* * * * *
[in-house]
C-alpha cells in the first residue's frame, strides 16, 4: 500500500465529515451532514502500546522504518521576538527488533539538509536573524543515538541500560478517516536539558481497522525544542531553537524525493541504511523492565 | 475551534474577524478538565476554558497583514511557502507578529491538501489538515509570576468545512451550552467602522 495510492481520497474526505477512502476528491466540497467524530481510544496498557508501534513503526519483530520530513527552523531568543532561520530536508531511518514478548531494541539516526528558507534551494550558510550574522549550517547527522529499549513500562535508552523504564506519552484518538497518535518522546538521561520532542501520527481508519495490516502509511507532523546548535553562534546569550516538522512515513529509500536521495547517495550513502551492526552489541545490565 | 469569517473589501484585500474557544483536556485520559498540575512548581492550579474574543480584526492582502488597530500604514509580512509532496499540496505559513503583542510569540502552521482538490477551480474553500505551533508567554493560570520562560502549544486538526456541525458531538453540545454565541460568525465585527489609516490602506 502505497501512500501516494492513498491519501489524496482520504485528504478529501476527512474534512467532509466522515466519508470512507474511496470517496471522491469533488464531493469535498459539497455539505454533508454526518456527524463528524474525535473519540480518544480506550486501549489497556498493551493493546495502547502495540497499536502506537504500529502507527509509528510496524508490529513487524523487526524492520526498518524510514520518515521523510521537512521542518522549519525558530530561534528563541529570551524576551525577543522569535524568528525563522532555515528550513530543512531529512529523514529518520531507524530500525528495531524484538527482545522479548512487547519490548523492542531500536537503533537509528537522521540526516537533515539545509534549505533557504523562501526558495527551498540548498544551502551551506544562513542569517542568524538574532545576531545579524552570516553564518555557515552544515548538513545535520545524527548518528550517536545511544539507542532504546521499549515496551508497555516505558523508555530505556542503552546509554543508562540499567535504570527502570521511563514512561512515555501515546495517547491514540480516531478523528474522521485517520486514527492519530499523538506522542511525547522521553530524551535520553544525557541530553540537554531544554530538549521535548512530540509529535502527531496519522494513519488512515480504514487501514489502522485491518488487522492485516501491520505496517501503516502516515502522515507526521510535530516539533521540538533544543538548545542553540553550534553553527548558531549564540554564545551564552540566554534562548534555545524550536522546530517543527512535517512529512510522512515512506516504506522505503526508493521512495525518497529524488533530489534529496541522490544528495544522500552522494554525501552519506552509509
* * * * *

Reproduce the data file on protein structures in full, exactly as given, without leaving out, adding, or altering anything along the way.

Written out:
[in-house]
C-alpha cells in the first residue's frame, strides 16, 4: 500500500465529515451532514502500546522504518521576538527488533539538509536573524543515538541500560478517516536539558481497522525544542531553537524525493541504511523492565 | 475551534474577524478538565476554558497583514511557502507578529491538501489538515509570576468545512451550552467602522 495510492481520497474526505477512502476528491466540497467524530481510544496498557508501534513503526519483530520530513527552523531568543532561520530536508531511518514478548531494541539516526528558507534551494550558510550574522549550517547527522529499549513500562535508552523504564506519552484518538497518535518522546538521561520532542501520527481508519495490516502509511507532523546548535553562534546569550516538522512515513529509500536521495547517495550513502551492526552489541545490565 | 469569517473589501484585500474557544483536556485520559498540575512548581492550579474574543480584526492582502488597530500604514509580512509532496499540496505559513503583542510569540502552521482538490477551480474553500505551533508567554493560570520562560502549544486538526456541525458531538453540545454565541460568525465585527489609516490602506 502505497501512500501516494492513498491519501489524496482520504485528504478529501476527512474534512467532509466522515466519508470512507474511496470517496471522491469533488464531493469535498459539497455539505454533508454526518456527524463528524474525535473519540480518544480506550486501549489497556498493551493493546495502547502495540497499536502506537504500529502507527509509528510496524508490529513487524523487526524492520526498518524510514520518515521523510521537512521542518522549519525558530530561534528563541529570551524576551525577543522569535524568528525563522532555515528550513530543512531529512529523514529518520531507524530500525528495531524484538527482545522479548512487547519490548523492542531500536537503533537509528537522521540526516537533515539545509534549505533557504523562501526558495527551498540548498544551502551551506544562513542569517542568524538574532545576531545579524552570516553564518555557515552544515548538513545535520545524527548518528550517536545511544539507542532504546521499549515496551508497555516505558523508555530505556542503552546509554543508562540499567535504570527502570521511563514512561512515555501515546495517547491514540480516531478523528474522521485517520486514527492519530499523538506522542511525547522521553530524551535520553544525557541530553540537554531544554530538549521535548512530540509529535502527531496519522494513519488512515480504514487501514489502522485491518488487522492485516501491520505496517501503516502516515502522515507526521510535530516539533521540538533544543538548545542553540553550534553553527548558531549564540554564545551564552540566554534562548534555545524550536522546530517543527512535517512529512510522512515512506516504506522505503526508493521512495525518497529524488533530489534529496541522490544528495544522500552522494554525501552519506552509509